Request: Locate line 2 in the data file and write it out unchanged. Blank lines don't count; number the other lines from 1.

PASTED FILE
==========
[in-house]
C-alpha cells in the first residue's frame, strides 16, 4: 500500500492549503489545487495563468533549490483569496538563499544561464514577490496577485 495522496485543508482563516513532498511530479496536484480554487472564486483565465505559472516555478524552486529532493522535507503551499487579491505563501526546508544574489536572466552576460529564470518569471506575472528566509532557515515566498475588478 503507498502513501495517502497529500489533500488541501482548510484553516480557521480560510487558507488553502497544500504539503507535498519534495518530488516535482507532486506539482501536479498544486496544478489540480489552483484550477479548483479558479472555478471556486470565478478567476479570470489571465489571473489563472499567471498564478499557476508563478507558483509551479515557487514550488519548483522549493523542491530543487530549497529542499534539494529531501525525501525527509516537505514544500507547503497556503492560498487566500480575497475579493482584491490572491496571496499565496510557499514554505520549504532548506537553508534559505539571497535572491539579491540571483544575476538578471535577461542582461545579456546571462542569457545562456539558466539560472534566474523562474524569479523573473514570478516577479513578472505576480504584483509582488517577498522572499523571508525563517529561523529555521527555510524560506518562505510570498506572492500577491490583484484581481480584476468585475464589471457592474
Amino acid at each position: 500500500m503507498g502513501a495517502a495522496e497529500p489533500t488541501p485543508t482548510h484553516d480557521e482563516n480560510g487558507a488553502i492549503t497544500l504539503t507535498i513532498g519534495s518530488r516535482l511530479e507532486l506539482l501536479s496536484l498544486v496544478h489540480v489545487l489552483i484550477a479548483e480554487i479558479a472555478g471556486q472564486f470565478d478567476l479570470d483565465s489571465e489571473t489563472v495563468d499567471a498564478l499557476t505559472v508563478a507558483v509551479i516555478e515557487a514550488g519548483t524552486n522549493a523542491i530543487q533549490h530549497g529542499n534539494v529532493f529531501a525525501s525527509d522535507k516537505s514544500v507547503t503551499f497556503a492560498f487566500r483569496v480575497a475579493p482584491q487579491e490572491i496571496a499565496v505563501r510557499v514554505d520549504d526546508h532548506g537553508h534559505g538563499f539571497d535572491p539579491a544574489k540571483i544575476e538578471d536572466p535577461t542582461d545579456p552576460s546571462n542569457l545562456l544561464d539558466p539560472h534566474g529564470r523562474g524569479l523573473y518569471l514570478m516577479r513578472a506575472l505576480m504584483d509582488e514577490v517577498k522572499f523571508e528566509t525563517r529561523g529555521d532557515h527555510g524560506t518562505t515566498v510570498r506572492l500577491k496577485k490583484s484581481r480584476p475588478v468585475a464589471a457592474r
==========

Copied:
C-alpha cells in the first residue's frame, strides 16, 4: 500500500492549503489545487495563468533549490483569496538563499544561464514577490496577485 495522496485543508482563516513532498511530479496536484480554487472564486483565465505559472516555478524552486529532493522535507503551499487579491505563501526546508544574489536572466552576460529564470518569471506575472528566509532557515515566498475588478 503507498502513501495517502497529500489533500488541501482548510484553516480557521480560510487558507488553502497544500504539503507535498519534495518530488516535482507532486506539482501536479498544486496544478489540480489552483484550477479548483479558479472555478471556486470565478478567476479570470489571465489571473489563472499567471498564478499557476508563478507558483509551479515557487514550488519548483522549493523542491530543487530549497529542499534539494529531501525525501525527509516537505514544500507547503497556503492560498487566500480575497475579493482584491490572491496571496499565496510557499514554505520549504532548506537553508534559505539571497535572491539579491540571483544575476538578471535577461542582461545579456546571462542569457545562456539558466539560472534566474523562474524569479523573473514570478516577479513578472505576480504584483509582488517577498522572499523571508525563517529561523529555521527555510524560506518562505510570498506572492500577491490583484484581481480584476468585475464589471457592474